Flow Based Mullet UI

Flow Based Mullet UI

Business in the front, party in the back? Yes. Mostly.

Creating and running flows is great.

The visuals, the feedback loop, the almost lincoln-log-esque sense of operating something in real, tangible space. Something that can be sorely missing for a builder.

But when that's all said and done - all you want to do is INTERACT with it - be it an ETL job, some hybrid code pipeline, or literally a front-end visual script to programmatically mutate some dash elements.

I want the edges. Show me the inputs, show me the outputs and let me push and pull. The (beautiful) chutes and ladders interface of flow execution can often be relegated to just building, debugging, and showing off.

Hence we take a Mullet approach. We need 2 distinct kind of Flow interfaces.

#1 Builder, Creator, Tester.

Party in the back.

We are creative, we are visual, we need to see everything. Give me as much info as possible - live run, visual connections, step inspection etc. Map time and space. This is the traditional "node and line" type interface people think of. Super important, and I often prefer to build things this way - but also can be super-too-much-going-on for day to day flow use.

Party? Party.

#2 User, just let me use the damn thing

Business in the front.

All the inputs for dragging in parameters, typing in literals, running the flow as you see fit - as well as all the outputs available and a snippet of sample data from the last run. Drag those values on to your boards and you will be subscribed to them moving forward, with new values automatically being pushed to your client.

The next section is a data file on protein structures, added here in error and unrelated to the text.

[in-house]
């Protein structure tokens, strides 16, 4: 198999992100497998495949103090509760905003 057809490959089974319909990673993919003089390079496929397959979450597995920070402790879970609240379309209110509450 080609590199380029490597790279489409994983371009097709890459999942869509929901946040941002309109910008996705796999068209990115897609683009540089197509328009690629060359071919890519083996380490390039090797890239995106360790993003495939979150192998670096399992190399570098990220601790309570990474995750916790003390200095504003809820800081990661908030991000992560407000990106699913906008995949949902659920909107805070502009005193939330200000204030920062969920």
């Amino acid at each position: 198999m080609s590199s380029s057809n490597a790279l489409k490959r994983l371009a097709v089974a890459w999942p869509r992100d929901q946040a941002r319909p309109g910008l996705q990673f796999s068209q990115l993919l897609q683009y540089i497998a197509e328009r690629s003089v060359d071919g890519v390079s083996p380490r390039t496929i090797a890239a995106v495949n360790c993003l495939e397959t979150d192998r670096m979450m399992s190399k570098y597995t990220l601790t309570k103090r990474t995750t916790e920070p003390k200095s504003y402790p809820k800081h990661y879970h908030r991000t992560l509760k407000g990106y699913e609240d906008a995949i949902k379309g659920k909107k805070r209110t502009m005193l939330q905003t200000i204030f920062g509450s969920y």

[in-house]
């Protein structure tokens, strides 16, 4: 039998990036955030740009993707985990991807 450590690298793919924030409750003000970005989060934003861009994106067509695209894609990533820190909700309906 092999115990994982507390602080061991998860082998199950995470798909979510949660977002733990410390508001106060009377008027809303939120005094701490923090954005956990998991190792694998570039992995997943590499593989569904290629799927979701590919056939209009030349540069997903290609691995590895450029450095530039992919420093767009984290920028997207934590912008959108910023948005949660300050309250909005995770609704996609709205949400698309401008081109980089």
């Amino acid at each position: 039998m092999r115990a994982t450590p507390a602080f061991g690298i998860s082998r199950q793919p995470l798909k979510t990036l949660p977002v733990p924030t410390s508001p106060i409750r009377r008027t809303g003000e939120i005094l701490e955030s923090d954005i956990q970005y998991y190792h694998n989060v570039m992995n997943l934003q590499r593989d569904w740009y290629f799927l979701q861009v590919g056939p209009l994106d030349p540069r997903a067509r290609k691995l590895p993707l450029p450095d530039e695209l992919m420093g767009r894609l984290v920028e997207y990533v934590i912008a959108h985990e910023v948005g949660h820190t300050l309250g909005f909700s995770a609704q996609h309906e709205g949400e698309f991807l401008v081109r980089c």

Hell, even drag in the play button, and now you have a handy way to execute the flow (with it's new value overrides) without opening the menu.

If the flow is the engine, it's edges are the levers that actually control how it interacts with the outside world. Inside the black box boundaries, it could be Sputnik for all all I care.

Interesting example above.

Here is a flow that executes arbitrary Python code (I know, I know, but it's just an example, calm yourselves!). The user has a Python code text parameter as a UI block, a button to run it, and an output block that receives the results (ready for use in some other flow, UI element, what-have-you). Everything in the middle? Don't care. As it should be.

This panel is the "run-streams" panel. It basically allows you to "pin" flows to the boards you have open so you have easy access to run, mutate, read from them.

Maybe seeing it in action a bit will help.

The contraption inside the soda machine is super cool. But all I want is a damn soda. I hit the button and a soda comes out - I can look into the mechanisms some other day.

The value prop of "visual functions" lay mostly at creation and debugging time - it serves as its own "explain plan", but if it is working as intended - we just want the goods.

I feel that these kinds of design decisions are important for getting "complicated" functionality down to the end users in an ergonomic enough way where it can be wielded powerfully.

UI is literal re-framing.

A flow with 32 steps can be seen as a beast, or it could be seen as a little river with 32 different points to set your boat in, or take it out.

Same concept, very different framing.

Which one feels more approachable?

So maybe we can have it all, baby. Serious business interactable in the front, while still letting our long beautiful locks of boxes and lines flow down the back in glorious pastel candy colored lines.